Minutes after he had reached the summit finish of Sierra Nevada, Remco Evenepoel stated in no uncertain terms that he could only be satisfied with the current state of the standings at the Vuelta a España. It was hard to disagree.
Yet while Evenepoel's road to landing Belgium's first Grand Tour victory since Johan De Muynck won the 1978 Giro seems increasingly smooth, multiple potential obstacles remain, and the Vuelta's long history of last-minute debacles for seemingly strong GC leaders is only one of them.
On the considerable plus side for Evenepoel, he heads towards western Andalucía and the start of the third week in the coastal town of Sanlucar de Barrameda with a 1:34 lead on his closest rival, Primož Roglič (Jumbo-Visma), and 2:01 on the rider running third, Enric Mas (Movistar).
His overall advantage of nearly five minutes on Juan Ayuso (UAE Team Emirates) in fourth place means that only Roglič and Mas have any realistic chance of turning the tables in the final six stages of the battle for outright victory. In a Grand Tour often decided by seconds, not minutes, Evenepoel's advantage over the two riders closest to him may not be huge, but it is still considerable.
There are other factors in his favour, starting with the route. The toughest stages of the Vuelta are behind Evenepoel, and the big incognito of how he might respond to racing at altitude was resolved in his favour at Sierra Nevada. And it will, in any case, not be an issue again in the three remaining summit finishes.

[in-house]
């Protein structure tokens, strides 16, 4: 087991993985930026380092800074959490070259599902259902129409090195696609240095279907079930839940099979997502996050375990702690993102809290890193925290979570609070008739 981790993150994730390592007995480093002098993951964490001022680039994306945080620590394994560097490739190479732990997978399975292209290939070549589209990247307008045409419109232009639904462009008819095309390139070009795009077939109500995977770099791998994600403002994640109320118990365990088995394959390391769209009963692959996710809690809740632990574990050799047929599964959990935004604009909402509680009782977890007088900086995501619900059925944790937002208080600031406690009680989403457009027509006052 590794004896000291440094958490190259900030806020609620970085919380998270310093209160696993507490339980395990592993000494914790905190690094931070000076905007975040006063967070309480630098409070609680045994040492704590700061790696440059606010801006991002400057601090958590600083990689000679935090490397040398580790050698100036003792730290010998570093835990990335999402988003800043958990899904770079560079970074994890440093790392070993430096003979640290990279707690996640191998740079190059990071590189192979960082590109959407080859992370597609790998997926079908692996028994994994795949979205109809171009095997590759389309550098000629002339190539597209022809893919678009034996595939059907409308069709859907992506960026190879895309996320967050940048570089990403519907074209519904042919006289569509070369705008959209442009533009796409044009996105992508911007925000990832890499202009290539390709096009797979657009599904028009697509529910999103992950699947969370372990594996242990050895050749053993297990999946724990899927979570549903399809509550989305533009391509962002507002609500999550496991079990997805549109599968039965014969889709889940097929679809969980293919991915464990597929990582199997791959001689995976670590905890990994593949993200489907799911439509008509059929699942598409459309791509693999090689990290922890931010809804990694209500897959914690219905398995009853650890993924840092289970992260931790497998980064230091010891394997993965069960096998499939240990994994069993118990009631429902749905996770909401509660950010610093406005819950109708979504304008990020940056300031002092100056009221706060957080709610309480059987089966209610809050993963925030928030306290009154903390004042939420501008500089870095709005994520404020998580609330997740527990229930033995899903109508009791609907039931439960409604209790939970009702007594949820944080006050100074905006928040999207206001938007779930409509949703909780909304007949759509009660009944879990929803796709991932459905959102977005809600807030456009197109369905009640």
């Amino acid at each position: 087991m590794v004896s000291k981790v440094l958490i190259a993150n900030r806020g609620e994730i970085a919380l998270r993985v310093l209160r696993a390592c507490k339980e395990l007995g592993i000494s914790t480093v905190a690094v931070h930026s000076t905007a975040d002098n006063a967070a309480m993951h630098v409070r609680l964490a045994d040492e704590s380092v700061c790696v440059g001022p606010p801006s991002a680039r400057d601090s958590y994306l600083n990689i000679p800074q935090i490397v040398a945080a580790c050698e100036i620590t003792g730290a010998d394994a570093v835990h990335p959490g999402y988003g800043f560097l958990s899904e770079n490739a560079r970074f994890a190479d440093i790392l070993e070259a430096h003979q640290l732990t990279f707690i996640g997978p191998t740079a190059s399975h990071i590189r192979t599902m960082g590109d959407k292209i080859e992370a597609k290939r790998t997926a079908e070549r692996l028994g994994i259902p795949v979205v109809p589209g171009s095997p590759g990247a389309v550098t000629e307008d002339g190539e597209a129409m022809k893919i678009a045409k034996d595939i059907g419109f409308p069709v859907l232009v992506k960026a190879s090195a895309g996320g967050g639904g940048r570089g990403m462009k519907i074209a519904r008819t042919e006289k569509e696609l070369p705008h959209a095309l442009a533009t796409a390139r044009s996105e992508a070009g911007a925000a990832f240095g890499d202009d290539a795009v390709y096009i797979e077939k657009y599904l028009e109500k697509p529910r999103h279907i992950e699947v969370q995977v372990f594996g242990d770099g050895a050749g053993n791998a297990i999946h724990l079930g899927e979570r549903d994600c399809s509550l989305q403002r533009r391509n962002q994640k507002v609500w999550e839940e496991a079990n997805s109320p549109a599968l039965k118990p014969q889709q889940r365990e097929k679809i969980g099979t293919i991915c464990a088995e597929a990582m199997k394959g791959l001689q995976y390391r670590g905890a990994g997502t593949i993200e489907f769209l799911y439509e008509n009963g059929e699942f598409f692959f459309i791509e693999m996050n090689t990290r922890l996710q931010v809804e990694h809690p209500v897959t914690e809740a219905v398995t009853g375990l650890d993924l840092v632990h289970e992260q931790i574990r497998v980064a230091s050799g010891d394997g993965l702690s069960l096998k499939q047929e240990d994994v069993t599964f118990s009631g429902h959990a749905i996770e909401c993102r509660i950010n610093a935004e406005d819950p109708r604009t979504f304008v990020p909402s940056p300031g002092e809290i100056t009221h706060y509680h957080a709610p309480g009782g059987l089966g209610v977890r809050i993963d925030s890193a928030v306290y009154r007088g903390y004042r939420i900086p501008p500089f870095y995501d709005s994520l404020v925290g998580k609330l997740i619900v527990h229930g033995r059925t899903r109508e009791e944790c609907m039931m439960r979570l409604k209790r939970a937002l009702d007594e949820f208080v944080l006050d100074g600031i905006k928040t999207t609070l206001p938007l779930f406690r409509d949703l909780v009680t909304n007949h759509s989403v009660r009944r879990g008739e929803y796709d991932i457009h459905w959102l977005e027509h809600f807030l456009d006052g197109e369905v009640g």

None of those finales – at Monasterio de Tentudia on Wednesday, Alto del Piornal on Thursday, and Navacerrada on Saturday – are in any way as steep as the slopes of La Pandera, where Evenepoel suffered his one clear off day in the Vuelta to date on stage 14. This should be yet another boost to Evenepoel's motivation.
Last but by no means least is his current form and ability to stay cool under fire. Even if he could not respond to Roglič's lurching acceleration on La Pandera and his probing attack at Sierra Nevada, Evenepoel did not panic on either day, but found his own pace and stuck to it. Winning Grand Tours is as much about handling bad days as making the most of good ones. Dealing with those potential crisis moments without losing the plot speaks volumes about how quickly and effectively Evenepoel is learning to be an overall contender in this year's Vuelta.
When it comes to the climbs, if there are few questions about Evenepoel's form despite his slight loss of momentum over the weekend, his team is more of an incognito. Of his three main mountain domestiques, Louis Vervaeke's assistance towards the summit of Sierra Nevada looked more like nominal pacesetting than keeping Mas on a tight leash, Ilan Van Wilder showed signs of fatigue, and Fausto Masnada was unlucky enough to crash at the foot of the Sierra Nevada.
Evenepoel's rivals might look to challenge him via an ambush on a flat stage, such as the one that had former winner Roglič against the ropes in the 2019 Vuelta on the road to Guadalajara, but on current evidence, isolating him on Saturday's final crunch mountain stage is not going to be impossible.